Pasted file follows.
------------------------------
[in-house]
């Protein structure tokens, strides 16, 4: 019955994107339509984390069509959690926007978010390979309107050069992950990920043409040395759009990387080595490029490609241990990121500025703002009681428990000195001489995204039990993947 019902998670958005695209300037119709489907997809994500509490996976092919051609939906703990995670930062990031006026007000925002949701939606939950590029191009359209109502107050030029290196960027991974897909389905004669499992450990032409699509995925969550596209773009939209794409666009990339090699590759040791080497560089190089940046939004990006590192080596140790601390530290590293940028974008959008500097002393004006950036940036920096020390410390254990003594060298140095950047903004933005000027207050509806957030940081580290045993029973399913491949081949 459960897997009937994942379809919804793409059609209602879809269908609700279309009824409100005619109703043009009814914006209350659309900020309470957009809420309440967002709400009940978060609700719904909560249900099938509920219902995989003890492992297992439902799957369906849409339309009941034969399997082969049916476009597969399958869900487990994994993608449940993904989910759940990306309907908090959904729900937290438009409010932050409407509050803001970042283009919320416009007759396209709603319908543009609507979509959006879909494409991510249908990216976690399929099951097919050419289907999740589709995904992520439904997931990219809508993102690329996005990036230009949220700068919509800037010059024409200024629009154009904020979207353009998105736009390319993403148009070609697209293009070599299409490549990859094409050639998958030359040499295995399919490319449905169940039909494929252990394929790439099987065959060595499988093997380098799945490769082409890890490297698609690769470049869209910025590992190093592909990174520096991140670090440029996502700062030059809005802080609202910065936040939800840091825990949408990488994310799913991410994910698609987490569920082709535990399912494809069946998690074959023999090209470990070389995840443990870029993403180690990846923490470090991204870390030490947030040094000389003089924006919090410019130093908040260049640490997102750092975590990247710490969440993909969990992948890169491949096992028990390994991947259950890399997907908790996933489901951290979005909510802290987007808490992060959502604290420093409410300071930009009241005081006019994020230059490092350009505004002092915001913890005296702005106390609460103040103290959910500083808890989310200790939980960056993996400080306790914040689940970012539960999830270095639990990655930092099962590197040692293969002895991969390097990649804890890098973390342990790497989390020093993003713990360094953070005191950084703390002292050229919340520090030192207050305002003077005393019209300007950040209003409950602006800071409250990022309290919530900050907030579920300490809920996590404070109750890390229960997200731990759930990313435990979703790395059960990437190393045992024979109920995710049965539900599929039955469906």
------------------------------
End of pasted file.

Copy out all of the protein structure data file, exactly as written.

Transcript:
[in-house]
């Protein structure tokens, strides 16, 4: 019955994107339509984390069509959690926007978010390979309107050069992950990920043409040395759009990387080595490029490609241990990121500025703002009681428990000195001489995204039990993947 019902998670958005695209300037119709489907997809994500509490996976092919051609939906703990995670930062990031006026007000925002949701939606939950590029191009359209109502107050030029290196960027991974897909389905004669499992450990032409699509995925969550596209773009939209794409666009990339090699590759040791080497560089190089940046939004990006590192080596140790601390530290590293940028974008959008500097002393004006950036940036920096020390410390254990003594060298140095950047903004933005000027207050509806957030940081580290045993029973399913491949081949 459960897997009937994942379809919804793409059609209602879809269908609700279309009824409100005619109703043009009814914006209350659309900020309470957009809420309440967002709400009940978060609700719904909560249900099938509920219902995989003890492992297992439902799957369906849409339309009941034969399997082969049916476009597969399958869900487990994994993608449940993904989910759940990306309907908090959904729900937290438009409010932050409407509050803001970042283009919320416009007759396209709603319908543009609507979509959006879909494409991510249908990216976690399929099951097919050419289907999740589709995904992520439904997931990219809508993102690329996005990036230009949220700068919509800037010059024409200024629009154009904020979207353009998105736009390319993403148009070609697209293009070599299409490549990859094409050639998958030359040499295995399919490319449905169940039909494929252990394929790439099987065959060595499988093997380098799945490769082409890890490297698609690769470049869209910025590992190093592909990174520096991140670090440029996502700062030059809005802080609202910065936040939800840091825990949408990488994310799913991410994910698609987490569920082709535990399912494809069946998690074959023999090209470990070389995840443990870029993403180690990846923490470090991204870390030490947030040094000389003089924006919090410019130093908040260049640490997102750092975590990247710490969440993909969990992948890169491949096992028990390994991947259950890399997907908790996933489901951290979005909510802290987007808490992060959502604290420093409410300071930009009241005081006019994020230059490092350009505004002092915001913890005296702005106390609460103040103290959910500083808890989310200790939980960056993996400080306790914040689940970012539960999830270095639990990655930092099962590197040692293969002895991969390097990649804890890098973390342990790497989390020093993003713990360094953070005191950084703390002292050229919340520090030192207050305002003077005393019209300007950040209003409950602006800071409250990022309290919530900050907030579920300490809920996590404070109750890390229960997200731990759930990313435990979703790395059960990437190393045992024979109920995710049965539900599929039955469906």